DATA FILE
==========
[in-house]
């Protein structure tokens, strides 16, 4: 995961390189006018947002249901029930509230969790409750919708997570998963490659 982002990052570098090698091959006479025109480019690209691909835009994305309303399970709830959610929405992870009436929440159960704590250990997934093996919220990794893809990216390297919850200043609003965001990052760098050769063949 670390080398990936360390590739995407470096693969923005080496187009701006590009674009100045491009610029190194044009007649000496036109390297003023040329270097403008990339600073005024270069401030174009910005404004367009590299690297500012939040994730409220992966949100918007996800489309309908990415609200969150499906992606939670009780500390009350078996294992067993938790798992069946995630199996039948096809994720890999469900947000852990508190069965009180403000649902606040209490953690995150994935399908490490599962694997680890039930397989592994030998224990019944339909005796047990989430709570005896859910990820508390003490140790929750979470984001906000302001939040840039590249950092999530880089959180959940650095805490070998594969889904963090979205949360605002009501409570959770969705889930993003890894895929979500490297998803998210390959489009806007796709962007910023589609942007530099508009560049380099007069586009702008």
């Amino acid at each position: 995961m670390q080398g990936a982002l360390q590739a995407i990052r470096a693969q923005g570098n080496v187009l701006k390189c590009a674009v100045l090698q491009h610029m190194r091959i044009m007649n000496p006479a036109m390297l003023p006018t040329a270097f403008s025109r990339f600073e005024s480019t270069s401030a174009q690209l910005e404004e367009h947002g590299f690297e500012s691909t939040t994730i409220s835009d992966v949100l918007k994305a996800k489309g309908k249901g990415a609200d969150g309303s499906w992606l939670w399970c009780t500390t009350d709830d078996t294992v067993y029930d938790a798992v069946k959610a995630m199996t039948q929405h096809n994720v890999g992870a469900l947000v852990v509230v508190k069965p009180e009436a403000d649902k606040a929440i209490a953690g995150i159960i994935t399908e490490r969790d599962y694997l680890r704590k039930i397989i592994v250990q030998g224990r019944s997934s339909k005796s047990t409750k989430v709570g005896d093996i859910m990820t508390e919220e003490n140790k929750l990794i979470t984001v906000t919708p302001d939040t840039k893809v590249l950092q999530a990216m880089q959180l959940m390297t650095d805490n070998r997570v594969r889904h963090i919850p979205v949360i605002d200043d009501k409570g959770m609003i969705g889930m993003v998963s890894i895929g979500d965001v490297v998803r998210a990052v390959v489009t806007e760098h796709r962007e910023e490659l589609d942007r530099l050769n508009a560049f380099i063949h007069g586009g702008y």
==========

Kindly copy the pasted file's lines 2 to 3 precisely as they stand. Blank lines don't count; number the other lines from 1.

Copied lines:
């Protein structure tokens, strides 16, 4: 995961390189006018947002249901029930509230969790409750919708997570998963490659 982002990052570098090698091959006479025109480019690209691909835009994305309303399970709830959610929405992870009436929440159960704590250990997934093996919220990794893809990216390297919850200043609003965001990052760098050769063949 670390080398990936360390590739995407470096693969923005080496187009701006590009674009100045491009610029190194044009007649000496036109390297003023040329270097403008990339600073005024270069401030174009910005404004367009590299690297500012939040994730409220992966949100918007996800489309309908990415609200969150499906992606939670009780500390009350078996294992067993938790798992069946995630199996039948096809994720890999469900947000852990508190069965009180403000649902606040209490953690995150994935399908490490599962694997680890039930397989592994030998224990019944339909005796047990989430709570005896859910990820508390003490140790929750979470984001906000302001939040840039590249950092999530880089959180959940650095805490070998594969889904963090979205949360605002009501409570959770969705889930993003890894895929979500490297998803998210390959489009806007796709962007910023589609942007530099508009560049380099007069586009702008």
């Amino acid at each position: 995961m670390q080398g990936a982002l360390q590739a995407i990052r470096a693969q923005g570098n080496v187009l701006k390189c590009a674009v100045l090698q491009h610029m190194r091959i044009m007649n000496p006479a036109m390297l003023p006018t040329a270097f403008s025109r990339f600073e005024s480019t270069s401030a174009q690209l910005e404004e367009h947002g590299f690297e500012s691909t939040t994730i409220s835009d992966v949100l918007k994305a996800k489309g309908k249901g990415a609200d969150g309303s499906w992606l939670w399970c009780t500390t009350d709830d078996t294992v067993y029930d938790a798992v069946k959610a995630m199996t039948q929405h096809n994720v890999g992870a469900l947000v852990v509230v508190k069965p009180e009436a403000d649902k606040a929440i209490a953690g995150i159960i994935t399908e490490r969790d599962y694997l680890r704590k039930i397989i592994v250990q030998g224990r019944s997934s339909k005796s047990t409750k989430v709570g005896d093996i859910m990820t508390e919220e003490n140790k929750l990794i979470t984001v906000t919708p302001d939040t840039k893809v590249l950092q999530a990216m880089q959180l959940m390297t650095d805490n070998r997570v594969r889904h963090i919850p979205v949360i605002d200043d009501k409570g959770m609003i969705g889930m993003v998963s890894i895929g979500d965001v490297v998803r998210a990052v390959v489009t806007e760098h796709r962007e910023e490659l589609d942007r530099l050769n508009a560049f380099i063949h007069g586009g702008y």